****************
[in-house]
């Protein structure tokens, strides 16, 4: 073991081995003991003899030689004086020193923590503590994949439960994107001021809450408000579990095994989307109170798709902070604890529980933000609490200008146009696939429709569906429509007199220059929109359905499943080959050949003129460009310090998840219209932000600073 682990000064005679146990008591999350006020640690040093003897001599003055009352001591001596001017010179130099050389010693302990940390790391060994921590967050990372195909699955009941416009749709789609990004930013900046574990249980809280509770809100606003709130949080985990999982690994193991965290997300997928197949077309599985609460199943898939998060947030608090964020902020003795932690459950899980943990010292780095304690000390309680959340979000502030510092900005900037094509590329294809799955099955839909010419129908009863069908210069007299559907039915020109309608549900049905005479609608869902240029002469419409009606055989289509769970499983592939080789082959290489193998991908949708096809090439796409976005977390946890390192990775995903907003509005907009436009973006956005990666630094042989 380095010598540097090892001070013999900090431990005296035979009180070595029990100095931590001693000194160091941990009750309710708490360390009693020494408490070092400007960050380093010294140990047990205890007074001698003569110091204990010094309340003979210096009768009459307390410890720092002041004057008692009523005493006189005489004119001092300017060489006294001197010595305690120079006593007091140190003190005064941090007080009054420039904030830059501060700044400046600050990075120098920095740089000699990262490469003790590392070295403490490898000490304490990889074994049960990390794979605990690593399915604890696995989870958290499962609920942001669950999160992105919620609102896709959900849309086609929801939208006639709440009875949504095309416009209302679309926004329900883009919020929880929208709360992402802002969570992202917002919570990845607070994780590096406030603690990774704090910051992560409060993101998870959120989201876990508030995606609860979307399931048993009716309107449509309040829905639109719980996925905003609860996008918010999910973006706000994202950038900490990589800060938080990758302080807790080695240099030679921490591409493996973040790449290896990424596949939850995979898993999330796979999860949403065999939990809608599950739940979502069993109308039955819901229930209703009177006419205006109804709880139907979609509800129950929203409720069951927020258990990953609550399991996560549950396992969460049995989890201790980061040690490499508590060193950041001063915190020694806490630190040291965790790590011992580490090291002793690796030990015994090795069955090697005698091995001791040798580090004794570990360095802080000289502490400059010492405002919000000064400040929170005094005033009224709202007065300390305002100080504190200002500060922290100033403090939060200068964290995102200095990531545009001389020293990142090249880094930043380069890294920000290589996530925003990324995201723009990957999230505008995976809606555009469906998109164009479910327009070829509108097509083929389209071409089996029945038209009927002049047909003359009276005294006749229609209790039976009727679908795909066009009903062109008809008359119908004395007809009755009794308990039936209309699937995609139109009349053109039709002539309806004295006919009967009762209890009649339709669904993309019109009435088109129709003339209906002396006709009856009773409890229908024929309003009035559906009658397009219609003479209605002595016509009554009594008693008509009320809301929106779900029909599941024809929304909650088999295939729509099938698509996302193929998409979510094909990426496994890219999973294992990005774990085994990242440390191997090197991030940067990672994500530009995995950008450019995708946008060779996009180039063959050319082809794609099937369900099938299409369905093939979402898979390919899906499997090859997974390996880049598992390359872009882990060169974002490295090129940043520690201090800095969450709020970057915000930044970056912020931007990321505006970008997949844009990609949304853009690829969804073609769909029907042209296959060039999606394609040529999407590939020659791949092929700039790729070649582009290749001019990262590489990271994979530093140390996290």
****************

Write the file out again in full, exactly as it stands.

[in-house]
């Protein structure tokens, strides 16, 4: 073991081995003991003899030689004086020193923590503590994949439960994107001021809450408000579990095994989307109170798709902070604890529980933000609490200008146009696939429709569906429509007199220059929109359905499943080959050949003129460009310090998840219209932000600073 682990000064005679146990008591999350006020640690040093003897001599003055009352001591001596001017010179130099050389010693302990940390790391060994921590967050990372195909699955009941416009749709789609990004930013900046574990249980809280509770809100606003709130949080985990999982690994193991965290997300997928197949077309599985609460199943898939998060947030608090964020902020003795932690459950899980943990010292780095304690000390309680959340979000502030510092900005900037094509590329294809799955099955839909010419129908009863069908210069007299559907039915020109309608549900049905005479609608869902240029002469419409009606055989289509769970499983592939080789082959290489193998991908949708096809090439796409976005977390946890390192990775995903907003509005907009436009973006956005990666630094042989 380095010598540097090892001070013999900090431990005296035979009180070595029990100095931590001693000194160091941990009750309710708490360390009693020494408490070092400007960050380093010294140990047990205890007074001698003569110091204990010094309340003979210096009768009459307390410890720092002041004057008692009523005493006189005489004119001092300017060489006294001197010595305690120079006593007091140190003190005064941090007080009054420039904030830059501060700044400046600050990075120098920095740089000699990262490469003790590392070295403490490898000490304490990889074994049960990390794979605990690593399915604890696995989870958290499962609920942001669950999160992105919620609102896709959900849309086609929801939208006639709440009875949504095309416009209302679309926004329900883009919020929880929208709360992402802002969570992202917002919570990845607070994780590096406030603690990774704090910051992560409060993101998870959120989201876990508030995606609860979307399931048993009716309107449509309040829905639109719980996925905003609860996008918010999910973006706000994202950038900490990589800060938080990758302080807790080695240099030679921490591409493996973040790449290896990424596949939850995979898993999330796979999860949403065999939990809608599950739940979502069993109308039955819901229930209703009177006419205006109804709880139907979609509800129950929203409720069951927020258990990953609550399991996560549950396992969460049995989890201790980061040690490499508590060193950041001063915190020694806490630190040291965790790590011992580490090291002793690796030990015994090795069955090697005698091995001791040798580090004794570990360095802080000289502490400059010492405002919000000064400040929170005094005033009224709202007065300390305002100080504190200002500060922290100033403090939060200068964290995102200095990531545009001389020293990142090249880094930043380069890294920000290589996530925003990324995201723009990957999230505008995976809606555009469906998109164009479910327009070829509108097509083929389209071409089996029945038209009927002049047909003359009276005294006749229609209790039976009727679908795909066009009903062109008809008359119908004395007809009755009794308990039936209309699937995609139109009349053109039709002539309806004295006919009967009762209890009649339709669904993309019109009435088109129709003339209906002396006709009856009773409890229908024929309003009035559906009658397009219609003479209605002595016509009554009594008693008509009320809301929106779900029909599941024809929304909650088999295939729509099938698509996302193929998409979510094909990426496994890219999973294992990005774990085994990242440390191997090197991030940067990672994500530009995995950008450019995708946008060779996009180039063959050319082809794609099937369900099938299409369905093939979402898979390919899906499997090859997974390996880049598992390359872009882990060169974002490295090129940043520690201090800095969450709020970057915000930044970056912020931007990321505006970008997949844009990609949304853009690829969804073609769909029907042209296959060039999606394609040529999407590939020659791949092929700039790729070649582009290749001019990262590489990271994979530093140390996290």